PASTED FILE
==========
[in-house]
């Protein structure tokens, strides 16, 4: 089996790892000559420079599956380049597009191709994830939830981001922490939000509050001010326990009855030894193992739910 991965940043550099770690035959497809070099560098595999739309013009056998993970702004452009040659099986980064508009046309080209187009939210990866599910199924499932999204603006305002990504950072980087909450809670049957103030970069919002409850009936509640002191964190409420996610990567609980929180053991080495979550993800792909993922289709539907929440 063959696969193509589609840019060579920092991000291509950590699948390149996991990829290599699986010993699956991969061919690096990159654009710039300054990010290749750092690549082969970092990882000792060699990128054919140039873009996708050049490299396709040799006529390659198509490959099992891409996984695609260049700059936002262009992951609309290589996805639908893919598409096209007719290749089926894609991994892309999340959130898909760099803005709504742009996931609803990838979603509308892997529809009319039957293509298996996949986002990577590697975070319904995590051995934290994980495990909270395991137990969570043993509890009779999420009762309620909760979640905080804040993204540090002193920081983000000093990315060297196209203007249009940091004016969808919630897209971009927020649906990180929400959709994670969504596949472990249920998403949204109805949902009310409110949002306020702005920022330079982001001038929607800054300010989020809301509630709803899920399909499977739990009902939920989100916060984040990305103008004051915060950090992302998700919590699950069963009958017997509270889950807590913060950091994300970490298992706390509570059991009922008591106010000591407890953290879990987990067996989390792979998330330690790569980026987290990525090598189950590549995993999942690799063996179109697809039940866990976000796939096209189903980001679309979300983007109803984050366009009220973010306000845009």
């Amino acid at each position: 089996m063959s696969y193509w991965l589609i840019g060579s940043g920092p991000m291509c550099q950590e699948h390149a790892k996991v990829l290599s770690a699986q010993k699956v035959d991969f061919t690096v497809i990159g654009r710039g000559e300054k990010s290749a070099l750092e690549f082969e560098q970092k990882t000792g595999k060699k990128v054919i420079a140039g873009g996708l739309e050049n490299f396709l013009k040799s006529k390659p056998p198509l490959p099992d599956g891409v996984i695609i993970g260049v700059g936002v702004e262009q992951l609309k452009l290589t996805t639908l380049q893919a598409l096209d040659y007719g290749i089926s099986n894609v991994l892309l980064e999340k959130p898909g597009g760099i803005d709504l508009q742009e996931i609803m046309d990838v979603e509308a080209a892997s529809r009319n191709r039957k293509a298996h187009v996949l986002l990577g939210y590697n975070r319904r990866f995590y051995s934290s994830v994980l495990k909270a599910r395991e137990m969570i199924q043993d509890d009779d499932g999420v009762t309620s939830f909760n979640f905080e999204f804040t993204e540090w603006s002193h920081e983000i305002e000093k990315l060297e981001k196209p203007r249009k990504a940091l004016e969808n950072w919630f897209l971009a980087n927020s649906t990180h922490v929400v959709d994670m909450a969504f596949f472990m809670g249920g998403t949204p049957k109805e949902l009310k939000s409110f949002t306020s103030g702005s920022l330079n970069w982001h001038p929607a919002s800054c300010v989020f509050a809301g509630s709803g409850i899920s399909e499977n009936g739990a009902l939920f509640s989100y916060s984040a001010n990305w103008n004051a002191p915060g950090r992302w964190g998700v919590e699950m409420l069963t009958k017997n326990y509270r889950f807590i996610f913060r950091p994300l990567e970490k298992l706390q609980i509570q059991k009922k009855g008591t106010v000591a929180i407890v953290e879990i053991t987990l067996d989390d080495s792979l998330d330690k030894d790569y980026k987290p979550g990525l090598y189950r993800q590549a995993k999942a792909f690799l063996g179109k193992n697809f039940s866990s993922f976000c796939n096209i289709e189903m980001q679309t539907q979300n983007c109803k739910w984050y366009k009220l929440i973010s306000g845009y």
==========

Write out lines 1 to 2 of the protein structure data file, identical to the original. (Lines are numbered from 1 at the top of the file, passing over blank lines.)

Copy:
[in-house]
């Protein structure tokens, strides 16, 4: 089996790892000559420079599956380049597009191709994830939830981001922490939000509050001010326990009855030894193992739910 991965940043550099770690035959497809070099560098595999739309013009056998993970702004452009040659099986980064508009046309080209187009939210990866599910199924499932999204603006305002990504950072980087909450809670049957103030970069919002409850009936509640002191964190409420996610990567609980929180053991080495979550993800792909993922289709539907929440 063959696969193509589609840019060579920092991000291509950590699948390149996991990829290599699986010993699956991969061919690096990159654009710039300054990010290749750092690549082969970092990882000792060699990128054919140039873009996708050049490299396709040799006529390659198509490959099992891409996984695609260049700059936002262009992951609309290589996805639908893919598409096209007719290749089926894609991994892309999340959130898909760099803005709504742009996931609803990838979603509308892997529809009319039957293509298996996949986002990577590697975070319904995590051995934290994980495990909270395991137990969570043993509890009779999420009762309620909760979640905080804040993204540090002193920081983000000093990315060297196209203007249009940091004016969808919630897209971009927020649906990180929400959709994670969504596949472990249920998403949204109805949902009310409110949002306020702005920022330079982001001038929607800054300010989020809301509630709803899920399909499977739990009902939920989100916060984040990305103008004051915060950090992302998700919590699950069963009958017997509270889950807590913060950091994300970490298992706390509570059991009922008591106010000591407890953290879990987990067996989390792979998330330690790569980026987290990525090598189950590549995993999942690799063996179109697809039940866990976000796939096209189903980001679309979300983007109803984050366009009220973010306000845009």